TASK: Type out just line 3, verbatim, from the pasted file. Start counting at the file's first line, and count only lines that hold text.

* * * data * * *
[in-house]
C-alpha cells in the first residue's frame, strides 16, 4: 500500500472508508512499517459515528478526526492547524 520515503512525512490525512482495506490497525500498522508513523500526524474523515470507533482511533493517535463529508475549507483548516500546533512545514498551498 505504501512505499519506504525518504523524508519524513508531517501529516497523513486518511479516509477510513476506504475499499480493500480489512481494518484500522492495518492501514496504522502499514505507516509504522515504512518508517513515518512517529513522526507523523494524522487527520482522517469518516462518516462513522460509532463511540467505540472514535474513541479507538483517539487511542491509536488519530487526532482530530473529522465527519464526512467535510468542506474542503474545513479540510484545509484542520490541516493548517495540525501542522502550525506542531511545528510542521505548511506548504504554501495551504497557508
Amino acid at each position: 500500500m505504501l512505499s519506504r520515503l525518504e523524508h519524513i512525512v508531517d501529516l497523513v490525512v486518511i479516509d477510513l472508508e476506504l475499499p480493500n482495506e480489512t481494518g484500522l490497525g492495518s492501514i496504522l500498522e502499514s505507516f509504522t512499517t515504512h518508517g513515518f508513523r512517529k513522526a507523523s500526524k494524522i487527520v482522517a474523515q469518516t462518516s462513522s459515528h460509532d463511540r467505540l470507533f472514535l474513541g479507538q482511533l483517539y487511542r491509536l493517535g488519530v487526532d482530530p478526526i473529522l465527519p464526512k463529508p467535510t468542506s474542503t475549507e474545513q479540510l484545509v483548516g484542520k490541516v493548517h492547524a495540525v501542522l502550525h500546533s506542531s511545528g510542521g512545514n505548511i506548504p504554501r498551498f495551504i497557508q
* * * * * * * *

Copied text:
Amino acid at each position: 500500500m505504501l512505499s519506504r520515503l525518504e523524508h519524513i512525512v508531517d501529516l497523513v490525512v486518511i479516509d477510513l472508508e476506504l475499499p480493500n482495506e480489512t481494518g484500522l490497525g492495518s492501514i496504522l500498522e502499514s505507516f509504522t512499517t515504512h518508517g513515518f508513523r512517529k513522526a507523523s500526524k494524522i487527520v482522517a474523515q469518516t462518516s462513522s459515528h460509532d463511540r467505540l470507533f472514535l474513541g479507538q482511533l483517539y487511542r491509536l493517535g488519530v487526532d482530530p478526526i473529522l465527519p464526512k463529508p467535510t468542506s474542503t475549507e474545513q479540510l484545509v483548516g484542520k490541516v493548517h492547524a495540525v501542522l502550525h500546533s506542531s511545528g510542521g512545514n505548511i506548504p504554501r498551498f495551504i497557508q